Photoshop A is done – boo hoo – and I am just playing around with what I have learned. This is an exercise in working with brushes, layers (and remembering to name layers), free transformation, and opacity. I couldn’t have done all of this two months ago! By the middle of the month I hope to start in on an independent study of Photoshop B. I figured out how to download new brushes – wowza, what fun playing with the new ones. But I can see I am going to need to get them organized soon – I have some favorites that I can see I will use all the time.

Creativity has really been flowing, especially where school is concerned. Made a proposal for next year that could be really exciting for the kids, so it’s just wait and see till we get approval. We have less than two months left in the school year – quite a quick year it has been. Spring break this coming weekend, and then AIMS testing across the state.

Last Sunday we went to Phoenix to see the Body Worlds (http://www.azscience.org/) exhibit. What an unusual exhibit! Definitely science; you can’t help but also see it as art. Amazing wonder, the human body – the interconnectedness, and the beauty – no wonder man (in the broadest sense) has been fascinated with this marvel since the Middle Ages. Still in Phoenix until end of May if you are interested.

Where does the time go?


Yes, I know – a rhetorical question, as time marches on. But I managed to let 10 days go by without posting. I can blame part of it on my California trip – the ASCD conference in Anaheim, which was excellent – more so because I got to go to the GETTY!!

ASCD is a yearly conference that focuses in on all things in educational leadership and curriculum. I had a chance to go this year (last time was 1997 in Baltimore) and had some fascinating sessions, as well as a chance to meet up with people I haven’t seen in a while. I love browsing the vendors – on Mondays you get loads of freebies, as publishers don’t want to pack everything up again! So I found an old series of great reading comprehension materials that are being reprinted – and I got them for free! I had a session on project-based learning, as well as a wonderful man (a great nerd with an amazing sense of humor) on technology.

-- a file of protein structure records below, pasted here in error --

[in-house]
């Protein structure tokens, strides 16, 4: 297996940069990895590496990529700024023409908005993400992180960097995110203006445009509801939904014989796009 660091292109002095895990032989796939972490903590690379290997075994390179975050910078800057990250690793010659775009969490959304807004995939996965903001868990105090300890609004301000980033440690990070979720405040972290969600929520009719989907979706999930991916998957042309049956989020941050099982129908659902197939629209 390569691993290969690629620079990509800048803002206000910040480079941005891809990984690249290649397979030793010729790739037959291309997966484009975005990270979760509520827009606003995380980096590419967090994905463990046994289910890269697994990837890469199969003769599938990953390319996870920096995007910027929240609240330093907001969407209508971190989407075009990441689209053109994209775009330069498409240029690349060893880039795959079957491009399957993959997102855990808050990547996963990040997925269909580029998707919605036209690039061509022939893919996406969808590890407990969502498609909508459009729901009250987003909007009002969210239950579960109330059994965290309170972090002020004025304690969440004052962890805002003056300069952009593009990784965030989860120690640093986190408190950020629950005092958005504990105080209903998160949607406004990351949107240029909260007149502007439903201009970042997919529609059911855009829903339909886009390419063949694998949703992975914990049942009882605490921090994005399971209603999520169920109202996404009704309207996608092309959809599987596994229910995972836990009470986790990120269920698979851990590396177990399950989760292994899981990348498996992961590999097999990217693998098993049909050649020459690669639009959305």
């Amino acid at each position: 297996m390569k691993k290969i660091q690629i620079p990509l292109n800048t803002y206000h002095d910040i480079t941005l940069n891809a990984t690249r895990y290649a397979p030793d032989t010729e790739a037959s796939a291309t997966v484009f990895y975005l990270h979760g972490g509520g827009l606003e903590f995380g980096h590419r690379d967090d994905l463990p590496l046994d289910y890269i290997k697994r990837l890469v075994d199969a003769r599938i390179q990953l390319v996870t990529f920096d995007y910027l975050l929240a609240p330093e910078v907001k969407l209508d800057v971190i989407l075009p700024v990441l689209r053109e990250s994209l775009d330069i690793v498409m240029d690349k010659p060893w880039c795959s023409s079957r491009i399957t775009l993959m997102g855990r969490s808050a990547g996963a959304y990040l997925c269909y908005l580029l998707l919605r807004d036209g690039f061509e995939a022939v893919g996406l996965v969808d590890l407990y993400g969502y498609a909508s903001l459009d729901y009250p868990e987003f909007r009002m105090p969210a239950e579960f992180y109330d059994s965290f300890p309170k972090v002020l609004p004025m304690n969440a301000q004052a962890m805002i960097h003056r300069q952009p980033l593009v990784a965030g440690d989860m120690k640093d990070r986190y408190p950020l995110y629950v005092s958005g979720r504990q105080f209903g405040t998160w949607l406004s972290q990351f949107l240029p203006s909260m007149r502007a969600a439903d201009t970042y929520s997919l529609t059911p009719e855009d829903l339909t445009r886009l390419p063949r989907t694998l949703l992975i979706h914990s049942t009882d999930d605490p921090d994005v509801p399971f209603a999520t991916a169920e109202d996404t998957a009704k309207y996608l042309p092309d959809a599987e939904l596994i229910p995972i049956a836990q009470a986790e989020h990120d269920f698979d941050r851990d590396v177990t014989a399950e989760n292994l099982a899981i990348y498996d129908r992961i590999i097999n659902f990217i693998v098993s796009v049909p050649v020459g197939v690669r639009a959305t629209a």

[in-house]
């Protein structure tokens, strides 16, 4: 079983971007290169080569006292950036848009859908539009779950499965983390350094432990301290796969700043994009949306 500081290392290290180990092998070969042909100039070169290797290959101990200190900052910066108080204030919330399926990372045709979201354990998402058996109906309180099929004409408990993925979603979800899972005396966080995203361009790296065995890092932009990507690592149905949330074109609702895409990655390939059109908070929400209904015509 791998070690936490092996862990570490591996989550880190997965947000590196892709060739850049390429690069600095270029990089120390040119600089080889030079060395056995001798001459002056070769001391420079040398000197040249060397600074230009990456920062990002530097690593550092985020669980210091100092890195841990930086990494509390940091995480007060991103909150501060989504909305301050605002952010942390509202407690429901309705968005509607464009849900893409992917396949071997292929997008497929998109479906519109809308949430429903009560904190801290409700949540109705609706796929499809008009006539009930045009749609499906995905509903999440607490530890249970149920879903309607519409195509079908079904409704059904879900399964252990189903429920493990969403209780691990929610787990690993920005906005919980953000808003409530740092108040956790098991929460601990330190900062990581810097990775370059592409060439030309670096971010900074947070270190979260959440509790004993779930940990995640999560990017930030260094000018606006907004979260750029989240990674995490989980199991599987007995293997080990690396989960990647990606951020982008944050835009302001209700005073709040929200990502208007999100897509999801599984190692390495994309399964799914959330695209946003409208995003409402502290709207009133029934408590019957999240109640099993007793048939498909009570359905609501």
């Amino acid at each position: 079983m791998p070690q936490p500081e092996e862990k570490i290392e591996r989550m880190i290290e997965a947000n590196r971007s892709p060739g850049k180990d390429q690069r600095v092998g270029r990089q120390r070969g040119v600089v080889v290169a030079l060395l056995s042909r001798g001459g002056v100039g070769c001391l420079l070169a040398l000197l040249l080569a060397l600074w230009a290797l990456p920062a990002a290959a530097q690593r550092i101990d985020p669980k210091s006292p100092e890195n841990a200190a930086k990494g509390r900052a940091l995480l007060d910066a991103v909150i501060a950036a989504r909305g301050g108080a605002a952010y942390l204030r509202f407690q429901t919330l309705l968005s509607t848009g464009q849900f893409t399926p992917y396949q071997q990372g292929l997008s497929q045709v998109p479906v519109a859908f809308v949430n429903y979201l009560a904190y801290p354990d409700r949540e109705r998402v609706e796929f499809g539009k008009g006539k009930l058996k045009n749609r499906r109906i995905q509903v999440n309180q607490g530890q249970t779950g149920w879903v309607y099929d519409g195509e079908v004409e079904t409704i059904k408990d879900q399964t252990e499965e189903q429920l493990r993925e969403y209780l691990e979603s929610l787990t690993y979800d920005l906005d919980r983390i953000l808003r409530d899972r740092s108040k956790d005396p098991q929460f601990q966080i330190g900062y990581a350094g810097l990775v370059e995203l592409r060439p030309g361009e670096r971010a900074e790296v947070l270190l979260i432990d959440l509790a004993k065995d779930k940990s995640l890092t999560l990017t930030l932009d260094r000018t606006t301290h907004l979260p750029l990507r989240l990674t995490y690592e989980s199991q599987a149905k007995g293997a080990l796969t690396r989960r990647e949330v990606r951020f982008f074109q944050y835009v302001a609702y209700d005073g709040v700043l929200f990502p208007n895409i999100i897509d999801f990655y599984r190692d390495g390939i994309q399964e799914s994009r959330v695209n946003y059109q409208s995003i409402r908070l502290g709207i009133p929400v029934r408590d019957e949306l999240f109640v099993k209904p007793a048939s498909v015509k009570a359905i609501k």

But by far the best part was Michelle, Pam and I finally deciding to rent the car and drive the 42 miles (2 hours in LA traffic) to the Getty. I could feel the tears starting as I climbed the stairs through the fountains to the entrance – a museum on its own mountain top. I will most likely never get to the Louvre – this is probably the closest I will get. The facility is truly amazing – the building is a work of art, as are the gardens – and everything else. We want to do a ladies’ road trip and come again, and include the Getty Villa in Malibu – with all the antiquities.

I got to sit for 20 minutes in front of my most favorite painting – Van Gogh’s Irises. I was mesmerized just to see it in person. Over the years I have been lucky to see some of my favorites: Renoir’s Boat Party, Seurat’s Sunday in the Park, a great Monet collection – it is so wonderful to see the originals.

By the end of our first 2 hours at the Getty we were all in agreement that we wanted to bring our eighth graders for a week at the Getty. Well, we got so energized by the ideas, that we are making a proposal to our principal to do just that. We spent Sunday night on a working dinner sketching out a complete plan for a project-based learning environment that would culminate with a trip to the Getty,

So this is a great creative time for ideas about the classroom. With everything else I want to do, it will be a very busy spring!